However, the border wait times here are among the highest.
The El Paso crossing that connects with Ciudad Juarez is also very busy. However, Ciudad Juarez is not a safe place or somewhere you want to find yourself for any amount of time.
The 48 border crossings exist across four different US states (California, Texas, Arizona, and New Mexico). The full list of US-Mexico border crossings is detailed below.
Arizona border crossings
If you are driving to Mexico from Arizona, the US-Mexico border crossings in this area take you to the northern state of Sonora.
- Douglas Arizona to Agua Prieta Sonora
- Lukeville Arizona to Mexican Federal Highway 8 in Sonoyta, Sonora
- Naco Arizona to Naco, Sonora
- Nogales, Arizona to Nogales, Sonora, Mexico
- San Luis Arizona to San Luis Río Colorado, Sonora
California border crossings
If you are driving from California to Mexico, the below US-Mexico border crossing points connect you with the state of Baja California.
- Andrade California to Los Algodones, Baja California
- Cross Border Xpress at Tijuana Airport
- Calexico, California to Mexicali
- San Diego (San Ysidro/El Chaparral) to Tijuana
- Tecate, California to Tecate, Mexico
- Otay Mesa, California to Tijuana Mexico
New Mexico border crossings
The New Mexico border crossings detailed below connect you with the Mexican state of Chihuahua.
- Antelope Wells to El Berrendo, Chihuahua
- Columbus to Puerto Palomas, Chihuahua
- Santa Teresa to San Jerónimo, Chihuahua
Texas border crossings
The New Mexico border crossings detailed below connect you with the Mexican states of Chihuahua and Coahuila when driving from Texas to Mexico.
- Brownsville to Matamoros, Tamaulipas
- Del Rio, Texas to Ciudad Acuña, Coahuila
- Donna, Texas to Reynosa, Tamaulipas
- Eagle Pass, Texas to Piedras Negras, Coahuila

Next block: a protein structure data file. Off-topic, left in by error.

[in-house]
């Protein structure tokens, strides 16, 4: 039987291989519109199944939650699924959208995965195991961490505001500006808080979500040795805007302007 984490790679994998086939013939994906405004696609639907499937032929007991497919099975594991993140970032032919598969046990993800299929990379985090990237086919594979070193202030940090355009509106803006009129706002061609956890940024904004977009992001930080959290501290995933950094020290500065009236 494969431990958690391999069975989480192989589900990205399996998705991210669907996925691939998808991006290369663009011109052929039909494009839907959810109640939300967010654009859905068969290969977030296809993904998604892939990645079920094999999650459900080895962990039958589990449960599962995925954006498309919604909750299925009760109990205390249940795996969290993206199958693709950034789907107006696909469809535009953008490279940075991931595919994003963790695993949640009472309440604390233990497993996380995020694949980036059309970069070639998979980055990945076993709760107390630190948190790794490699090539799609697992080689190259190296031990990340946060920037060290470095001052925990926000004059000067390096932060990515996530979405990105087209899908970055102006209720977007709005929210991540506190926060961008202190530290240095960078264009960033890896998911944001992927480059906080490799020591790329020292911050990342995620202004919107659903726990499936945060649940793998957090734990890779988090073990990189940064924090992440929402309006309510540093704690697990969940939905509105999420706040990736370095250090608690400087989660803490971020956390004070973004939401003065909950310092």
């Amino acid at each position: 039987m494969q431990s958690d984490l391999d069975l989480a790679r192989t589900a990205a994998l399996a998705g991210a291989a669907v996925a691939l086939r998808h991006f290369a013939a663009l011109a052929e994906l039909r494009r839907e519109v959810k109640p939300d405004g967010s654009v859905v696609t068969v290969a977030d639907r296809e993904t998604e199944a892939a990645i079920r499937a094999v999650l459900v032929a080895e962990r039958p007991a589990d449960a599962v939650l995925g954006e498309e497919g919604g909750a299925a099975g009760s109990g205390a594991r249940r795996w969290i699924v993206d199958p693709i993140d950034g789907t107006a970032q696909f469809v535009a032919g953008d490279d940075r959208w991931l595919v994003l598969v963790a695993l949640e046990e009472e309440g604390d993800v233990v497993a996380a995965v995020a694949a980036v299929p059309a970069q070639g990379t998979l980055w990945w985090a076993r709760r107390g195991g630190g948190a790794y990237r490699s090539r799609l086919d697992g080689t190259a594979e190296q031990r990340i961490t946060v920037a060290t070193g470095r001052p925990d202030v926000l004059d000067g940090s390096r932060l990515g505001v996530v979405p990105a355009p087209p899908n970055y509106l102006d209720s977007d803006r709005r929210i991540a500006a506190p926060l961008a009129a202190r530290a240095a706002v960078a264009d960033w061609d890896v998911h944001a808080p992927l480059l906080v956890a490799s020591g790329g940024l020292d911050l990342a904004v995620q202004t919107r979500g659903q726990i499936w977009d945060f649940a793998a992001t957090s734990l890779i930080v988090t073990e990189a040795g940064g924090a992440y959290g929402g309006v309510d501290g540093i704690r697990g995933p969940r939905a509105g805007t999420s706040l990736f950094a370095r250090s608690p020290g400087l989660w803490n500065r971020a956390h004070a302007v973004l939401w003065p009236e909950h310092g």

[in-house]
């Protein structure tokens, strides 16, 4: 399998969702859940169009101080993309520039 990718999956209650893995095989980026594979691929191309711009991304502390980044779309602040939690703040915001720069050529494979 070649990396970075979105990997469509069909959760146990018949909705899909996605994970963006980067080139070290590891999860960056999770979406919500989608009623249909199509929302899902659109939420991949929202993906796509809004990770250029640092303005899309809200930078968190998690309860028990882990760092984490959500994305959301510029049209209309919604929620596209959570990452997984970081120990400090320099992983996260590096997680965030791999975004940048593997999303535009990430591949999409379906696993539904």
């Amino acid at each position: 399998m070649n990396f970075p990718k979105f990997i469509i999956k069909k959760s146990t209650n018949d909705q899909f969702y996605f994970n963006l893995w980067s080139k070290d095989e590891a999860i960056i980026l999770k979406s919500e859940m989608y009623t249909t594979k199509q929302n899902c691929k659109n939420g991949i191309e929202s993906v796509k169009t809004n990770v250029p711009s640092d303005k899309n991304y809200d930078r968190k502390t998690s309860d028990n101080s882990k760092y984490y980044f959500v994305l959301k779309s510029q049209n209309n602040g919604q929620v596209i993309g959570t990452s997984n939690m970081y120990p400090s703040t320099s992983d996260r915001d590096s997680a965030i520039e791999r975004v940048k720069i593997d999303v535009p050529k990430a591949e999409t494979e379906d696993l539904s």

- El Paso, Texas to Ciudad Juarez, Chihuahua
- Fabens, Texas (Tornillo-Guadalupe International Bridge to Chihuahua)
- Falcon Heights, Texas to Nueva Ciudad Guerrero, Tamaulipas.
- Fort Hancock, Texas (El Porvenir International Bridge) to El Porvenir/outskirts of Ciudad Juarez, Chihuahua
- Heath Canyon, Texas/Boquillas Crossing to Coahuila
- Hidalgo, Texas (Mc Allen-Hidalgo International Bridge) to Reynosa, Tamaulipas
- Laredo, Texas to Nuevo Laredo, Tamaulipas
- Laredo, Texas to Colombia, Nuevo León
- Los Ebanos, Texas to Gustavo Díaz Ordaz, Tamaulipas
- Los Indios, Texas to San Joaquín, Tamaulipas
- Mission, Texas to Reynosa, Tamaulipas
- Pharr, Texas to Reynosa, Tamaulipas
- Presidio, Texas to Ojinaga, Chihuahua
- Progreso, Texas to Nuevo Progreso, Tamaulipas
- Rio Grande City, Texas to Ciudad Camargo, Tamaulipas
- Roma, Texas to Ciudad Miguel Alemán, Tamaulipas
Final thoughts on crossing the Mexican border by car
The biggest piece of advice I can give someone for making this drive is to always be prepared for worst-case scenarios. Sometimes things come up that you are not expecting.
If you are nervous at all while driving through Mexico I suggest hiring someone to meet you at the border and driving down with you. You can hire companies to fly to you then they drive your vehicle with you so that is an option as well.
I know there are lots of people who drive alone through Mexico but for first-timers, I do not recommend going alone because you do not know the area and if there happens to be an emergency you have someone to help you. As I mentioned I was absolutely terrified of the drive from everything I read online.
Luckily I had no issues at all and I do think it had a big help being in a local plated car.
All in all, I personally had a great experience and everything went smoothly. I can’t stress this enough but if you are nervous about driving through Mexico do yourself a favor and hire help.
Your safety and putting your mind at ease will be worth every penny.